Marijuana grow houses should not be the department's highest priority, sheriff says
Contributed by Sativa Galore
CLEARWATER, FL — Newly appointed Pinellas County Sheriff Bob Gualtieri is cleaning up the streets — starting with narcotics detectives within his own department. The narcotics unit, which Gualtieri says has become “too loose an operation,” has been criticized for cutting corners, destroying evidence, and using questionable surveillance tactics including dressing as utility company employees to gain warrant-less access to suspects’ homes.
The misconduct allegations before internal affairs, including destroying evidence and illegal trespass, stem largely from an operation that searched for marijuana grow houses. But the widespread range of apparent misconduct suggests there is more to find.
The narcotics unit first found itself under Gualtieri’s microscope at the end of February, when the Tampa Bay Times contacted him about allegations of misconduct by undercover narcotics detectives. In a formal statement given to an attorney about a pending marijuana growing case, a Pinellas detective said he wore a Progress Energy uniform as a “ruse” to enter a homeowner’s property without a search warrant.
The incident happened in 2010, long before Gualtieri was appointed sheriff, who says marijuana grow houses should not be the department’s highest priority.
“I was appalled by it,” Gualtieri told the Times, after they showed him the transcript of the interview. The sheriff immedialty instituted a policy preventing deputies from using corporate uniforms without permission from their own supervisors and “express written permission of that corporate entity.”
But that was just the beginning. Since first learning of the narcotics unit’s use of the energy company uniforms, Gualtieri has uncovered several other allegations of “questionable” police tactics.
Gualtieri next discovered that detectives had placed a surveillance camera outside of Simply Hydroponics, a hydroponics growing supply store, which led to the investigation of the store’s customers for the past two years. Detectives would record license plate numbers of the store’s customers, many of whom were growing organic fruits or vegetables, and then tried to build cases against them as suspected indoor marijuana farmers. Gualtieri has since ordered the camera taken down.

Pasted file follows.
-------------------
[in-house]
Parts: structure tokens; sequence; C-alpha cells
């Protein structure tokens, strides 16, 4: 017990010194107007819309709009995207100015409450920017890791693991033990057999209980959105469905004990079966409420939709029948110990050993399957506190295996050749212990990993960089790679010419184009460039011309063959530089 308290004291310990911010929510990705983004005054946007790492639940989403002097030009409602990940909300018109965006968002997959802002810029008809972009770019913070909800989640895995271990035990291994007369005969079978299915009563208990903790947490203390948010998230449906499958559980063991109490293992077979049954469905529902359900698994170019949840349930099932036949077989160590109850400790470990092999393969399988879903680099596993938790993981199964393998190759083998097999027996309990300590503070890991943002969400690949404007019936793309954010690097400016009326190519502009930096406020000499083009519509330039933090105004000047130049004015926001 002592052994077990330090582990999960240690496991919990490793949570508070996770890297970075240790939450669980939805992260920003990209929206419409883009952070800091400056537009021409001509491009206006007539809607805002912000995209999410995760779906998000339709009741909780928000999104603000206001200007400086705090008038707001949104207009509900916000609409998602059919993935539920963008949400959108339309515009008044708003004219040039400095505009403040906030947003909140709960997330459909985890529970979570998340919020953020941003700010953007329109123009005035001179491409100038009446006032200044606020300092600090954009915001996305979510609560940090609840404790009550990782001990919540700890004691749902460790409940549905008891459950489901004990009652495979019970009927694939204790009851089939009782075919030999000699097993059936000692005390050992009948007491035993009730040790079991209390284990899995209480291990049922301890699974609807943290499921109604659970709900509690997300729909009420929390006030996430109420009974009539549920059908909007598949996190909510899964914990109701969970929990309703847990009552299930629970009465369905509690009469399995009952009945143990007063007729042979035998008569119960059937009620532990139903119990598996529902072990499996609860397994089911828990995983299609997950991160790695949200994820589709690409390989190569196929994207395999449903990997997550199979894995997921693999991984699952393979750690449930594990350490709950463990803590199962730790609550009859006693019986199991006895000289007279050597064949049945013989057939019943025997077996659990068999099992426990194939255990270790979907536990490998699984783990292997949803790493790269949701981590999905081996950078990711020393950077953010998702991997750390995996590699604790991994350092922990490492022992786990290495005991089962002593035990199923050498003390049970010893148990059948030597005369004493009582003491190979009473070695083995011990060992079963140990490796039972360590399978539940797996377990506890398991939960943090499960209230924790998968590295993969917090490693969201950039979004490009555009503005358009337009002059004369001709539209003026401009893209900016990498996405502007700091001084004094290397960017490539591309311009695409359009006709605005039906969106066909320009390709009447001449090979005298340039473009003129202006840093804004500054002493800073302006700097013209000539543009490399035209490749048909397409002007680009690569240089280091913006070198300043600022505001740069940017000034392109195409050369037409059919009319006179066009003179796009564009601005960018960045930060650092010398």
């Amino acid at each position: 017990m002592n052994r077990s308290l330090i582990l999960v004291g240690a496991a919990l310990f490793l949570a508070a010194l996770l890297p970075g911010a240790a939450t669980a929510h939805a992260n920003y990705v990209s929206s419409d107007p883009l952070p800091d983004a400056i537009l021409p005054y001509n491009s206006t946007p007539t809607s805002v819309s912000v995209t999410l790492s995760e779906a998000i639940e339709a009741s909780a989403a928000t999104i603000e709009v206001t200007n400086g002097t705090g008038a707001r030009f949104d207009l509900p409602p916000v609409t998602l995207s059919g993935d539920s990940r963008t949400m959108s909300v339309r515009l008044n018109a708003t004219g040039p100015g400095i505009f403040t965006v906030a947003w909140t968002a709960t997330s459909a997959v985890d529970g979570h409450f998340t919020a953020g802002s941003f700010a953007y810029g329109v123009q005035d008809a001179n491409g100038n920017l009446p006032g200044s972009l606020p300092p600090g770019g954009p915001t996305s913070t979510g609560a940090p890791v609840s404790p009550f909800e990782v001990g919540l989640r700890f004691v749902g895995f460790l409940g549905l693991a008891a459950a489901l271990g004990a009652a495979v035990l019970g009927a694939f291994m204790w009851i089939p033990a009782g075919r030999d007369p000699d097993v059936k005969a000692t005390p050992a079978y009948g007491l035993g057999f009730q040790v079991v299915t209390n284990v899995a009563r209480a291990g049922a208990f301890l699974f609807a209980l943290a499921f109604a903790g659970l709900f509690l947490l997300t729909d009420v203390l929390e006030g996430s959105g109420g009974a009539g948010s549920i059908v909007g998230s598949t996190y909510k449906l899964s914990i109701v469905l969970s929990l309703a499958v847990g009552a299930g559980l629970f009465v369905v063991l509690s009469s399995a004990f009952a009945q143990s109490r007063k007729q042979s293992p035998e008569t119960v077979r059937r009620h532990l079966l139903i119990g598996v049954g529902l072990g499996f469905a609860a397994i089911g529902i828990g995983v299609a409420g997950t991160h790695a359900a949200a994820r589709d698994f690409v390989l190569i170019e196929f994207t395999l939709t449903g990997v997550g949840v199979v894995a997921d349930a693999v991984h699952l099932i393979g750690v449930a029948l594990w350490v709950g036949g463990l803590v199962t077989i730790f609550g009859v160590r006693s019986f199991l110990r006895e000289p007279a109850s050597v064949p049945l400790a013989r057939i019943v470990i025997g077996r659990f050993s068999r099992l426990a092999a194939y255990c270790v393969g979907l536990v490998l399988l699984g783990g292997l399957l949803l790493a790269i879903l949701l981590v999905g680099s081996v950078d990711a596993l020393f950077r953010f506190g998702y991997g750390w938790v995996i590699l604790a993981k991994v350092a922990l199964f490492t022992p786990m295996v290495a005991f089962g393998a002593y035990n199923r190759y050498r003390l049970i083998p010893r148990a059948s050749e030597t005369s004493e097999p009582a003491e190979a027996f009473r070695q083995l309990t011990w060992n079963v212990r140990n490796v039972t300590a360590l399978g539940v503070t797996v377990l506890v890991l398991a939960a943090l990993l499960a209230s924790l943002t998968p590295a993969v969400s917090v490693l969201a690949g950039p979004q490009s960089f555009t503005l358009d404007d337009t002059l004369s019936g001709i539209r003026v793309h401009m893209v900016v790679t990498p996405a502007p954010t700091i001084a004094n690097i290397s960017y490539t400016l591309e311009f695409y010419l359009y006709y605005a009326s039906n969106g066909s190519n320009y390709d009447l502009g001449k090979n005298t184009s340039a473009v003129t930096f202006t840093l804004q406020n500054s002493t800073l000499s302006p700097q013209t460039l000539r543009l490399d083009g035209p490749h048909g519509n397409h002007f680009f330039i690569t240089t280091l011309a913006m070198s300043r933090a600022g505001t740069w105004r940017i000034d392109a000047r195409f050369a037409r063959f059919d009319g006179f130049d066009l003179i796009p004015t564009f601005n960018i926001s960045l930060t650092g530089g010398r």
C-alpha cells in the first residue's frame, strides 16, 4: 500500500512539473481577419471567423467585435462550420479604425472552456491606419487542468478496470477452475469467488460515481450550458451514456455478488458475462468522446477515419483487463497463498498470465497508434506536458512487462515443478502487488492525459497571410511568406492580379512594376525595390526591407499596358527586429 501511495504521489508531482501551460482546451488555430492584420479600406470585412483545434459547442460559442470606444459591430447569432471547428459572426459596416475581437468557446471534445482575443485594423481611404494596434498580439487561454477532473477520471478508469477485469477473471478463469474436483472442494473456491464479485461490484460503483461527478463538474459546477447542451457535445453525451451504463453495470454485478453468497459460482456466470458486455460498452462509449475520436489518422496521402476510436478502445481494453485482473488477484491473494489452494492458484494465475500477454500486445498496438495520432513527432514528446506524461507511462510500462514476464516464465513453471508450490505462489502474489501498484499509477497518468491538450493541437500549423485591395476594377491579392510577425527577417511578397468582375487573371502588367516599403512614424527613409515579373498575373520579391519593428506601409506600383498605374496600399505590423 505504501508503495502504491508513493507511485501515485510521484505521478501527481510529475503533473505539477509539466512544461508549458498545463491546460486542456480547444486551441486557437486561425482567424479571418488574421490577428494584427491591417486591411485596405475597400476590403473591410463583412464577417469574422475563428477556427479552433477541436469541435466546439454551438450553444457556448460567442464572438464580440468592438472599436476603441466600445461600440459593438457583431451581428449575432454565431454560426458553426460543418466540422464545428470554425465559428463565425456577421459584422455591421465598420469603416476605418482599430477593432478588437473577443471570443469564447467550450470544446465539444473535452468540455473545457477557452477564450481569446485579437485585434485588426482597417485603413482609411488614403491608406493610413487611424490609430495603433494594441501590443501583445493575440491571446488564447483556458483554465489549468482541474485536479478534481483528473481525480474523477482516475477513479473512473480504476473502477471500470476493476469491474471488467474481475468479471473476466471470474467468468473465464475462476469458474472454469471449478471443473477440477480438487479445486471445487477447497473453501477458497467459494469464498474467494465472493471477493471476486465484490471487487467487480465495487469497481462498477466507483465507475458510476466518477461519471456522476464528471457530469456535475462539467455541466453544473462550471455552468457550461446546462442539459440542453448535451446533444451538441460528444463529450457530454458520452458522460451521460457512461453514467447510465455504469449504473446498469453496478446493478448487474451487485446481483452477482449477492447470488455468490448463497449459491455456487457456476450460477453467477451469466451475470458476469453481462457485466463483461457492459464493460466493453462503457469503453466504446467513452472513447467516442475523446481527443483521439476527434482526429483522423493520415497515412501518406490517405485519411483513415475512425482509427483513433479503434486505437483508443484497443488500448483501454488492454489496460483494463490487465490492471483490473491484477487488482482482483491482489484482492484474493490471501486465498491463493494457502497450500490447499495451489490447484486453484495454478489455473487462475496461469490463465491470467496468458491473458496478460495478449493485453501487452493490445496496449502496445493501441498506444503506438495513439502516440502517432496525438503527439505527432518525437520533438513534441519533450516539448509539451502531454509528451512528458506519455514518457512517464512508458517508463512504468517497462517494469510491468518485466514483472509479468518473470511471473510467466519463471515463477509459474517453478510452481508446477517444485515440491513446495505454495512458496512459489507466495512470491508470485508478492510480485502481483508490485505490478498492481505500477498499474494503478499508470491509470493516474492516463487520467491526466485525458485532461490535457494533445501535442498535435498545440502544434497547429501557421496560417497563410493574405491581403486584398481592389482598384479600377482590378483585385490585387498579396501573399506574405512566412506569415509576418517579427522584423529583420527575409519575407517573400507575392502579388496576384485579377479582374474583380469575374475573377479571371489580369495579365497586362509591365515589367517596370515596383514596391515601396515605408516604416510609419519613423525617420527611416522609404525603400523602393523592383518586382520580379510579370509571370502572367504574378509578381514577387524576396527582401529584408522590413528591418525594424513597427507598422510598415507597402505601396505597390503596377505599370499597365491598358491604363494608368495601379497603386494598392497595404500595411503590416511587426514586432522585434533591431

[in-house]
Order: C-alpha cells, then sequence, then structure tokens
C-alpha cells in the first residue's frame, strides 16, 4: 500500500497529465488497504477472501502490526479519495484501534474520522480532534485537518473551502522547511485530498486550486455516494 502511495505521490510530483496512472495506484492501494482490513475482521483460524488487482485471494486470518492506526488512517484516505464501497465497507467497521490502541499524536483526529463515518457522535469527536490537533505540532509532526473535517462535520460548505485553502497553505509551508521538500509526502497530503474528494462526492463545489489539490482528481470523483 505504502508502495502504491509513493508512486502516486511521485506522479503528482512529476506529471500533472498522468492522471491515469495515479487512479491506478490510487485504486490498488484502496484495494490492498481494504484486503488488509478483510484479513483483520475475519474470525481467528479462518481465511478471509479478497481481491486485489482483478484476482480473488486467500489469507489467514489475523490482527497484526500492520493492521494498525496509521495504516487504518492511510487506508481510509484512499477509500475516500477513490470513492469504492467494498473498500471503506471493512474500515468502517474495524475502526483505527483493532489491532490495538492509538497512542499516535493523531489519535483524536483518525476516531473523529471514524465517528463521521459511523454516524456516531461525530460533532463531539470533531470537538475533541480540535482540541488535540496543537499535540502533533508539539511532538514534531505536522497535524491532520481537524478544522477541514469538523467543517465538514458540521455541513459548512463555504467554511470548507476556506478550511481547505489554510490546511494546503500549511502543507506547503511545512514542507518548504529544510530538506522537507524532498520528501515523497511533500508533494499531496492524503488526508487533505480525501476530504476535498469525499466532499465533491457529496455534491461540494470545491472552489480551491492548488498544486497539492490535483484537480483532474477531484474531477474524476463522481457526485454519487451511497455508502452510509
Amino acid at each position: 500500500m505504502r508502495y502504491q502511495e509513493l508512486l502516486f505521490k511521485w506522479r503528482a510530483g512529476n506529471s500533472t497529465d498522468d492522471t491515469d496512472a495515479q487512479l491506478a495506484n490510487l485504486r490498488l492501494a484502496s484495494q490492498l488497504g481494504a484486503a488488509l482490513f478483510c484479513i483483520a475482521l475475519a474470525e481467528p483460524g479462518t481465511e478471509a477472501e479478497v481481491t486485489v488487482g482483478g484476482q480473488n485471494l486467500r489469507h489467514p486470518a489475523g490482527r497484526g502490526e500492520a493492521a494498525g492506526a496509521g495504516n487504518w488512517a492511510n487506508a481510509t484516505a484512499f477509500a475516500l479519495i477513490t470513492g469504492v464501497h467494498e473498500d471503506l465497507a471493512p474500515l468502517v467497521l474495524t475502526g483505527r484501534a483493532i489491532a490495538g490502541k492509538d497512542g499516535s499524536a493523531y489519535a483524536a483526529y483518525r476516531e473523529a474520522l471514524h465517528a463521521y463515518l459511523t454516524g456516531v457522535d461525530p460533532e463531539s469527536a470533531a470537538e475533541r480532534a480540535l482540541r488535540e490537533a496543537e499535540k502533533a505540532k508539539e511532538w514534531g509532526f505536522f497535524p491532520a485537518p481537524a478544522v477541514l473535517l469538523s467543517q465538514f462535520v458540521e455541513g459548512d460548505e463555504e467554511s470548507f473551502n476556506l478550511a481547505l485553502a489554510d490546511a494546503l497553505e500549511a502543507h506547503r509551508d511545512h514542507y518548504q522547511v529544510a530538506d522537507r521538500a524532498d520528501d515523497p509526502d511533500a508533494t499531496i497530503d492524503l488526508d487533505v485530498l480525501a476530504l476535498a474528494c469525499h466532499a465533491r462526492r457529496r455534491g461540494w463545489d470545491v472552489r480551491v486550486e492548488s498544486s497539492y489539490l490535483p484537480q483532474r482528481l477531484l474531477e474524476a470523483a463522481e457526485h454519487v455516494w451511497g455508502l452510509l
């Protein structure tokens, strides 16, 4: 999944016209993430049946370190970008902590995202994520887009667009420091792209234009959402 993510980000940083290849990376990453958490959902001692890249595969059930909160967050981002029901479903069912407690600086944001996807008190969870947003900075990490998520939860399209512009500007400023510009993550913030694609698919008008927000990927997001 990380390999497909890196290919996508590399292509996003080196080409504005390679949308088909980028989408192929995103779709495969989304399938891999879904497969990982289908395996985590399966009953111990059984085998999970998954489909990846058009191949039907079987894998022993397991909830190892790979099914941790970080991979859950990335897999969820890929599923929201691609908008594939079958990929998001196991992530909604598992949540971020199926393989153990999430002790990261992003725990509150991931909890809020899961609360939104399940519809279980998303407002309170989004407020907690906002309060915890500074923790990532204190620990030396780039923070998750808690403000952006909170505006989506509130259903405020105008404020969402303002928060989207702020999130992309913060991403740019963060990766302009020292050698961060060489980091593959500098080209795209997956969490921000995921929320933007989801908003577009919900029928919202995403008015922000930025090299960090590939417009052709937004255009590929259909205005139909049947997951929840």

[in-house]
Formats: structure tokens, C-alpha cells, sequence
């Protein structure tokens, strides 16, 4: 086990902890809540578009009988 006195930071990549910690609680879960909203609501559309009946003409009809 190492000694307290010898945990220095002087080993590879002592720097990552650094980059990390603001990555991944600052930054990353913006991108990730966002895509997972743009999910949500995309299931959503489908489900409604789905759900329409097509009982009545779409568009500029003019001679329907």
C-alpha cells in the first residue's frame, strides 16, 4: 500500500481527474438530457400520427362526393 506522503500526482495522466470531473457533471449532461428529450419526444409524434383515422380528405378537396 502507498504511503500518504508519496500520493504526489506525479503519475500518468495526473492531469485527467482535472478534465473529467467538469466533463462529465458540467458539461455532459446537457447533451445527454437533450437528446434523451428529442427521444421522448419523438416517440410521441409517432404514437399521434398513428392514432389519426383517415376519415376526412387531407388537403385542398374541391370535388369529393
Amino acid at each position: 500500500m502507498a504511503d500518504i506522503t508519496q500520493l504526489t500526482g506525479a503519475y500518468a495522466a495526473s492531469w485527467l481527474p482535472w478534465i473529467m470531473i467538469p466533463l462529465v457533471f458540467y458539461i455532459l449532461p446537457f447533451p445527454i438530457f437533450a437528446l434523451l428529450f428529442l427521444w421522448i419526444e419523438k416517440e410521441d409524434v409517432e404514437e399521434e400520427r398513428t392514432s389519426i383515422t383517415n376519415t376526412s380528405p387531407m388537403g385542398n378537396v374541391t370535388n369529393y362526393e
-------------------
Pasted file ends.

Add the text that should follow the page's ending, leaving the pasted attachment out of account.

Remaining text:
A week into the investigation, Gualtieri learned that three detectives improperly and routinely accessed Progress Energy billing records for years as they searched for marijuana grows, and would send bogus after-the-fact subpoena requests to the State Attorney’s office to cover their tracks.
In yet another case, a deputy erased a DVR hard drive seized in a marijuana bust because, he claimed, it might reveal the faces of undercover officers. But a local defense attorney said the tape would have shown deputies trespassing without a warrant.
There are currently 39 pending marijuana grow house cases involving the officers under investigation. Attorneys for defendants say that detectives also trespassed illegally on suspects’ property to peak inside houses, sniff around and look for tell-tale grow house window insulation.
Gualtieri has also uncovered other cases of misconduct, including a detective who sought reimbursement for a $200 payment to a snitch, but “he never paid the informant.” In another incident, a deputy back-dated a snitch payment receipt for another deputy who had failed to have the payment witnessed, as required by department policy.
So far in the investigation, one narcotics supervisor has been reassigned, while two of the detectives have been demoted and assigned to patrol division.
About Sativa GaloreSativa Galore is a medical student in the Boston area, and a proponent of legalization of marijuana for both medical and recreational use. Sativa contributes articles of interest from the New England area, as well as her home state of New Jersey, and volunteers to help with the tedious editing duties at The Daily Chronic.
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